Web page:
An Efficient Scheme for Secured Deduplication Using Dekey for Reliable Convergent Key Management

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An Efficient Scheme for Secured Deduplication Using Dekey for Reliable Convergent Key Management

Prabha Devi. D1, K. Sivachandran 2

1 PG Scholar, 2 Assistant Professor, Computer Science and Engineering Department, Sasurie Academy of Engineering,

Abstract: One of the most important data compression techniques for eliminating duplicate copies of repeating data is the Data Deduplication, and it is widely used in cloud storage to reduce the amount of storage space and also to save bandwidth. To protect the confidentiality of sensitive data along with deduplication, the convergent encryption technique has been proposed to encrypt the data before outsourcing. Convergent encryption has been proposed to enforce data confidentiality while making deduplication feasible. It encrypts/decrypts a data copy with a convergent key, which is obtained by computing the cryptographic hash value of the content of the data copy. After key generation and data encryption, users retain the keys and send the cipher text to the cloud. Since the encryption operation is deterministic and is derived from the data content, identical data copies will generate the same convergent key and hence the same cipher text. To prevent unauthorized access, a secure proof of ownership protocol is also needed to provide the proof that the user indeed owns the same file when a duplicate is found.

  1. INTRODUCTION

      1. CLOUD COMPUTING

        The advent of cloud storage motivates enterprises and organizations to outsource data storage to third-party cloud providers, as evidenced by many real-life case studies. One critical challenge of todays cloud storage services is the management of the ever-increasing volume of data. To make data management scalable, deduplication has been a well-known technique to reduce storage space and upload bandwidth in cloud storage. Instead of keeping multiple data copies with the same content, deduplication eliminates redundant data by keeping only one physical copy and referring other redundant data to that copy. Each such copy can be defined based on different granularities: it may refer to either a whole file (i.e., file level deduplication), or a more fine-grained fixed-size or variable-size data block (i.e., block-level deduplication).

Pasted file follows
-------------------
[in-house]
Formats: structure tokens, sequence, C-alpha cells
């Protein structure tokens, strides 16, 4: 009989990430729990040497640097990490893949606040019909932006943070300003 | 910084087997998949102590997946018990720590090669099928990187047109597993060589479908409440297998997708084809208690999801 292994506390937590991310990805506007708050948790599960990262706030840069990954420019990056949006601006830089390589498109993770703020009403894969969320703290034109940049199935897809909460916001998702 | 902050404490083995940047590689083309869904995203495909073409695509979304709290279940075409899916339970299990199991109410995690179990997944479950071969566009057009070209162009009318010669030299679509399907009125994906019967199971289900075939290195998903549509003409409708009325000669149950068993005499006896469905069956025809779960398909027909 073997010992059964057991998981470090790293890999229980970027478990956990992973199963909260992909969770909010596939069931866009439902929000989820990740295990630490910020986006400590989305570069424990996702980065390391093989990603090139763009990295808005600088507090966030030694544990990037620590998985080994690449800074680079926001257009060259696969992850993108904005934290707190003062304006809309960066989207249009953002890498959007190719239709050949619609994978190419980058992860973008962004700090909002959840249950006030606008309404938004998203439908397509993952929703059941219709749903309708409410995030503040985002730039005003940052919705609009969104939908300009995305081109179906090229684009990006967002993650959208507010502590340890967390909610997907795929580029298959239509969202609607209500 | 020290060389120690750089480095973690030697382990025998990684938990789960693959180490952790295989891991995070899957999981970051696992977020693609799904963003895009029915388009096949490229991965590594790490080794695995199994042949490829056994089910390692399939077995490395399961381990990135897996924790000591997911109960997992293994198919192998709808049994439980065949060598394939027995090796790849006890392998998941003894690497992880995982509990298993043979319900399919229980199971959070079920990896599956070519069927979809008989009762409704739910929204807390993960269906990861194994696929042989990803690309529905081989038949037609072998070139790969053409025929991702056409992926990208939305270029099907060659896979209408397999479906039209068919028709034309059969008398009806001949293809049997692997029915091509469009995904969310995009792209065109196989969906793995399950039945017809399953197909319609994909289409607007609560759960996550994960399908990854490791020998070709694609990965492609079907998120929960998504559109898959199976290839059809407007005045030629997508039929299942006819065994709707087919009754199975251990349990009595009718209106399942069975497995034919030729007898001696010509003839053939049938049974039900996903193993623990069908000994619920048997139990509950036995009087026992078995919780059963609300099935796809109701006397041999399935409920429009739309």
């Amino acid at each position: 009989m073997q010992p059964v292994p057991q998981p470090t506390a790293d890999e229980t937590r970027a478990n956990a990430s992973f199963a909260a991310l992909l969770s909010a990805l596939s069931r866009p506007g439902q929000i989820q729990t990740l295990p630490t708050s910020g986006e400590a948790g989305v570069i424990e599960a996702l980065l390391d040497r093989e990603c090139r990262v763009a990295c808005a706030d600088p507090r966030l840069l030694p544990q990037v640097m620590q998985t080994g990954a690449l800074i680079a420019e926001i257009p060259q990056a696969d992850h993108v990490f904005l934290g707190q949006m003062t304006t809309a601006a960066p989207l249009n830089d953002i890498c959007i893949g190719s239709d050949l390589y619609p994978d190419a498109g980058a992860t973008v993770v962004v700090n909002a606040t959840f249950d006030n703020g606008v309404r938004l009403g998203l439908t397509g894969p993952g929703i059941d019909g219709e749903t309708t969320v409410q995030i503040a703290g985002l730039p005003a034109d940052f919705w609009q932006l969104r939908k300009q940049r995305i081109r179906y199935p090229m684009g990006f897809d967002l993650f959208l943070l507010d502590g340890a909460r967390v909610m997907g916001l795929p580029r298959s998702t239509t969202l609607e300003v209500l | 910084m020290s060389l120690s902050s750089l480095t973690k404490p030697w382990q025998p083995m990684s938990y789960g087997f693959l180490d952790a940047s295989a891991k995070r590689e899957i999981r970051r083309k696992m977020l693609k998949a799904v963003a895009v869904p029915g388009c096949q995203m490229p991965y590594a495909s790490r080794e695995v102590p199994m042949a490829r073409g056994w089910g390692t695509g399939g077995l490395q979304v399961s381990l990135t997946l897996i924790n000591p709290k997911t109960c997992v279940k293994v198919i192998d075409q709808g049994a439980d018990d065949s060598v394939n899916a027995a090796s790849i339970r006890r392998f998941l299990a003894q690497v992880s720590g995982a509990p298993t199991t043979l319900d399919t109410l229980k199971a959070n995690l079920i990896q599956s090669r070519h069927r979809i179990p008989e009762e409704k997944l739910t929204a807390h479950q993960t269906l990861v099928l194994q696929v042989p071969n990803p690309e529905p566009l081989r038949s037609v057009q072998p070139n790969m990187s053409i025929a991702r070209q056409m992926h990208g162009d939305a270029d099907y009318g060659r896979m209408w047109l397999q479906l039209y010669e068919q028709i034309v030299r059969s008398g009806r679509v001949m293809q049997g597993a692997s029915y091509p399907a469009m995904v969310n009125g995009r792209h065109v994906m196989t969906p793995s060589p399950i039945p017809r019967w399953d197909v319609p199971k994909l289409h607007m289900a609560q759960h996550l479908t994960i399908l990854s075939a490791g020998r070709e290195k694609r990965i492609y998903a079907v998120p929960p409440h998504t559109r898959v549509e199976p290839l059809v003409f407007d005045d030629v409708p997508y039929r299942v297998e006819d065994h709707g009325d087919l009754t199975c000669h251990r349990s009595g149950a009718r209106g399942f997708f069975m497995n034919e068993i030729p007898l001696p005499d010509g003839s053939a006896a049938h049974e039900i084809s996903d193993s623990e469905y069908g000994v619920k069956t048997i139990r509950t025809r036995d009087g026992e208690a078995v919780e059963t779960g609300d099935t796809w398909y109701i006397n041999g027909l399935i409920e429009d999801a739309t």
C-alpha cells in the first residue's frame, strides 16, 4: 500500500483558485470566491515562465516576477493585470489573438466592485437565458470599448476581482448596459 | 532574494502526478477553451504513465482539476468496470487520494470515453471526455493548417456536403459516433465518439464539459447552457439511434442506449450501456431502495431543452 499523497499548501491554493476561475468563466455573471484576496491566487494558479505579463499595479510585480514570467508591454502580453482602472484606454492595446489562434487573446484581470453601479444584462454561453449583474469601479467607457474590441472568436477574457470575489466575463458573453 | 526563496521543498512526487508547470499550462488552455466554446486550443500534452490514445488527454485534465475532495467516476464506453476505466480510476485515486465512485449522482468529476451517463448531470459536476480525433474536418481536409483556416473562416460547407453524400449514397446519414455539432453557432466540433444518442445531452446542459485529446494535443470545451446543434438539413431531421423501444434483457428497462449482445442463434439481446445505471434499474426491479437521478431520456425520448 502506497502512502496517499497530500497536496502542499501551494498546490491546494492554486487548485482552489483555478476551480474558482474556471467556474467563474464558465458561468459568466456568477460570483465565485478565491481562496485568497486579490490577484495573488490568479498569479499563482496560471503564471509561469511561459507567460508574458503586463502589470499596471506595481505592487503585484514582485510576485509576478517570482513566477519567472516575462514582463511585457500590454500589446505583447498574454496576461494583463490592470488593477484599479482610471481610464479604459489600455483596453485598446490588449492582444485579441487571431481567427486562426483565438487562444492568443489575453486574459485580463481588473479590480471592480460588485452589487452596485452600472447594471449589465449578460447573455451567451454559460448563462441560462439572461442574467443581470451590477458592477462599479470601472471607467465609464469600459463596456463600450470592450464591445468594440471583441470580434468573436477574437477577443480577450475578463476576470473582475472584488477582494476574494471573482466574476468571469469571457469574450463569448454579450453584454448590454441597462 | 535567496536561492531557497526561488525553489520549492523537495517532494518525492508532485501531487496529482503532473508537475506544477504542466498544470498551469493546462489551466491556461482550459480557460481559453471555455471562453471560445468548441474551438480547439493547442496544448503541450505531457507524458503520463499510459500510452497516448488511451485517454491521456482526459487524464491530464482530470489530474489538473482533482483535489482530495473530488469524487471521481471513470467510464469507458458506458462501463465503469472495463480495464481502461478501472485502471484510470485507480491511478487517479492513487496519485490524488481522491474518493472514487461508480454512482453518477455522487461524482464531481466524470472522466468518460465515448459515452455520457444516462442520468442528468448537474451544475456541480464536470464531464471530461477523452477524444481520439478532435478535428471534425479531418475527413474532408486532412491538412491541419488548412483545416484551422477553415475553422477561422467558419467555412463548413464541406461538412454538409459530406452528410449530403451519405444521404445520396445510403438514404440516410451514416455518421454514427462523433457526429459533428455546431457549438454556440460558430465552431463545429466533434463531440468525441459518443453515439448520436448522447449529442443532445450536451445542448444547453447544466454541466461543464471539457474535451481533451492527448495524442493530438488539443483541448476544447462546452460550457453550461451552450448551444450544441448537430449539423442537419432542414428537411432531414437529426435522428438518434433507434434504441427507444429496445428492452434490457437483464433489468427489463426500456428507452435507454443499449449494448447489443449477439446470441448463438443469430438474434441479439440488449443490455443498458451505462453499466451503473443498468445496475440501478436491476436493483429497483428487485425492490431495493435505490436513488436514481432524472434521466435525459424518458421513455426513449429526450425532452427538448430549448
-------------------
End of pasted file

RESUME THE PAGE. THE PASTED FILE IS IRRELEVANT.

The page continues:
Todays commercial cloud storage services, such as Dropbox, Mozy, and Memopal, have been applying deduplication to user data to save maintenance cost. From a users perspective, data outsourcing raises security and privacy concerns. We must trust third-party cloud providers to properly enforce confidentiality, integrity checking, and access control mechanisms against any insider and outsider

        attacks. However, deduplication, while improving storage and bandwidth efficiency, is incompatible with traditional encryption. Specifically, traditional encryption requires different users to encrypt their data with their own keys. Thus, identical data copies of different users will lead to different cipher texts, making deduplication impossible.

        Convergent encryption provides a viable option to enforce data confidentiality while realizing deduplication. It encrypts/decrypts a data copy with a convergent key, which is derived by computing the cryptographic hash value of the content of the data copy itself. After key generation and data encryption, users retain the keys and send the cipher text to the cloud. Since encryption is deterministic, identical data copies will generate the same convergent key and the same cipher text. This allows the cloud to perform deduplication on the cipher texts. The cipher texts can only be decrypted by the corresponding data owners with their convergent keys. To understand how convergent encryption can be realized, I considered a baseline approach that implements convergent encryption based on a layered approach. That is, the original data copy is first encrypted with a convergent key derived by the data copy itself, and the convergent key is then encrypted by a master key that will be kept locally and securely by each user. The encrypted convergent keys are then stored, along with the corresponding encrypted data copies, in cloud storage. The master key can be used to recover the encrypted keys and hence the encrypted files. In this way, each user only needs to keep the master key and the metadata about the outsourced data.

      2. OBECTIVE